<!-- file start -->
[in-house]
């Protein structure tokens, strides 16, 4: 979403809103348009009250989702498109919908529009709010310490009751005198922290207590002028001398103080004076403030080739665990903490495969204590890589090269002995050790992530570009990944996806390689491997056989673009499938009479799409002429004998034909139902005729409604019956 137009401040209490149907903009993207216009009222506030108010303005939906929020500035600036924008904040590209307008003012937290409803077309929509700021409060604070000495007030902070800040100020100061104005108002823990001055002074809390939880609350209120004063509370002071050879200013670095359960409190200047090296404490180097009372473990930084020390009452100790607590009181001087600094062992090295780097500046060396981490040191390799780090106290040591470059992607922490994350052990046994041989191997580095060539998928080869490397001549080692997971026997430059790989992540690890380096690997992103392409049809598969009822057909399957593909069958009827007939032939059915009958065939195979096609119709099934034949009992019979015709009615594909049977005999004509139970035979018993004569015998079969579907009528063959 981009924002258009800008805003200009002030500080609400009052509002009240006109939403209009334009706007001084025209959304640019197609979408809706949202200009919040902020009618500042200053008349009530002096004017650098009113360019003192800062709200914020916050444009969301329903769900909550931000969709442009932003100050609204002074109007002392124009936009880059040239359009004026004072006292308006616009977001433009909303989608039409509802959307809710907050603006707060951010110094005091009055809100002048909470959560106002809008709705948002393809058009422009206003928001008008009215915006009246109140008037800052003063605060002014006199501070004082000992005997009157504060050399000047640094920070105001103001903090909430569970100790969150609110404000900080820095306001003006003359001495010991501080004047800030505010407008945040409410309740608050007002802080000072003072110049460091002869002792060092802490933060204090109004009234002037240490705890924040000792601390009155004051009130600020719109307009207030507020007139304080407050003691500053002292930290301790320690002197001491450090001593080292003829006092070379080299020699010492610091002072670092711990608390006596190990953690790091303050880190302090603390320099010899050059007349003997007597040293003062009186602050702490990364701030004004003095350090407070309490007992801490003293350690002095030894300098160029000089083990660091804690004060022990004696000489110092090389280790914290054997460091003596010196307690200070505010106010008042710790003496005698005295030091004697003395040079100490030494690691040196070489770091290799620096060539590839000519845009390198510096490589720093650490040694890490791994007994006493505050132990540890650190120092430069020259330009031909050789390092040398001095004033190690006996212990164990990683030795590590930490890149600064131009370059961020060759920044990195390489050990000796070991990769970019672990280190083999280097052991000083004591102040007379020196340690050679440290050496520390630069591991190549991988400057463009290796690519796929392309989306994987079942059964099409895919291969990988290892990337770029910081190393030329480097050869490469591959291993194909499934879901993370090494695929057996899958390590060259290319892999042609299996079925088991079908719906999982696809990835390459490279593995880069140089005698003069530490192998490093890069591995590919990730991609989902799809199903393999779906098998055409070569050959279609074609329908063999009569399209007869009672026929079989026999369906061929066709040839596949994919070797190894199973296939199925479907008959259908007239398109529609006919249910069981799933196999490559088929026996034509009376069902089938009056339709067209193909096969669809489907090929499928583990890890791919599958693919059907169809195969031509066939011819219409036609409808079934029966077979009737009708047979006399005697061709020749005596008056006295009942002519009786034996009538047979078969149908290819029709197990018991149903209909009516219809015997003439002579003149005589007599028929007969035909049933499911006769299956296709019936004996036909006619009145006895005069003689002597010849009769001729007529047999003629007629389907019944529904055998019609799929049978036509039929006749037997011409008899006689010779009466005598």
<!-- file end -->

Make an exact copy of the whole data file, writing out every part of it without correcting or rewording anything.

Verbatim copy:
[in-house]
């Protein structure tokens, strides 16, 4: 979403809103348009009250989702498109919908529009709010310490009751005198922290207590002028001398103080004076403030080739665990903490495969204590890589090269002995050790992530570009990944996806390689491997056989673009499938009479799409002429004998034909139902005729409604019956 137009401040209490149907903009993207216009009222506030108010303005939906929020500035600036924008904040590209307008003012937290409803077309929509700021409060604070000495007030902070800040100020100061104005108002823990001055002074809390939880609350209120004063509370002071050879200013670095359960409190200047090296404490180097009372473990930084020390009452100790607590009181001087600094062992090295780097500046060396981490040191390799780090106290040591470059992607922490994350052990046994041989191997580095060539998928080869490397001549080692997971026997430059790989992540690890380096690997992103392409049809598969009822057909399957593909069958009827007939032939059915009958065939195979096609119709099934034949009992019979015709009615594909049977005999004509139970035979018993004569015998079969579907009528063959 981009924002258009800008805003200009002030500080609400009052509002009240006109939403209009334009706007001084025209959304640019197609979408809706949202200009919040902020009618500042200053008349009530002096004017650098009113360019003192800062709200914020916050444009969301329903769900909550931000969709442009932003100050609204002074109007002392124009936009880059040239359009004026004072006292308006616009977001433009909303989608039409509802959307809710907050603006707060951010110094005091009055809100002048909470959560106002809008709705948002393809058009422009206003928001008008009215915006009246109140008037800052003063605060002014006199501070004082000992005997009157504060050399000047640094920070105001103001903090909430569970100790969150609110404000900080820095306001003006003359001495010991501080004047800030505010407008945040409410309740608050007002802080000072003072110049460091002869002792060092802490933060204090109004009234002037240490705890924040000792601390009155004051009130600020719109307009207030507020007139304080407050003691500053002292930290301790320690002197001491450090001593080292003829006092070379080299020699010492610091002072670092711990608390006596190990953690790091303050880190302090603390320099010899050059007349003997007597040293003062009186602050702490990364701030004004003095350090407070309490007992801490003293350690002095030894300098160029000089083990660091804690004060022990004696000489110092090389280790914290054997460091003596010196307690200070505010106010008042710790003496005698005295030091004697003395040079100490030494690691040196070489770091290799620096060539590839000519845009390198510096490589720093650490040694890490791994007994006493505050132990540890650190120092430069020259330009031909050789390092040398001095004033190690006996212990164990990683030795590590930490890149600064131009370059961020060759920044990195390489050990000796070991990769970019672990280190083999280097052991000083004591102040007379020196340690050679440290050496520390630069591991190549991988400057463009290796690519796929392309989306994987079942059964099409895919291969990988290892990337770029910081190393030329480097050869490469591959291993194909499934879901993370090494695929057996899958390590060259290319892999042609299996079925088991079908719906999982696809990835390459490279593995880069140089005698003069530490192998490093890069591995590919990730991609989902799809199903393999779906098998055409070569050959279609074609329908063999009569399209007869009672026929079989026999369906061929066709040839596949994919070797190894199973296939199925479907008959259908007239398109529609006919249910069981799933196999490559088929026996034509009376069902089938009056339709067209193909096969669809489907090929499928583990890890791919599958693919059907169809195969031509066939011819219409036609409808079934029966077979009737009708047979006399005697061709020749005596008056006295009942002519009786034996009538047979078969149908290819029709197990018991149903209909009516219809015997003439002579003149005589007599028929007969035909049933499911006769299956296709019936004996036909006619009145006895005069003689002597010849009769001729007529047999003629007629389907019944529904055998019609799929049978036509039929006749037997011409008899006689010779009466005598």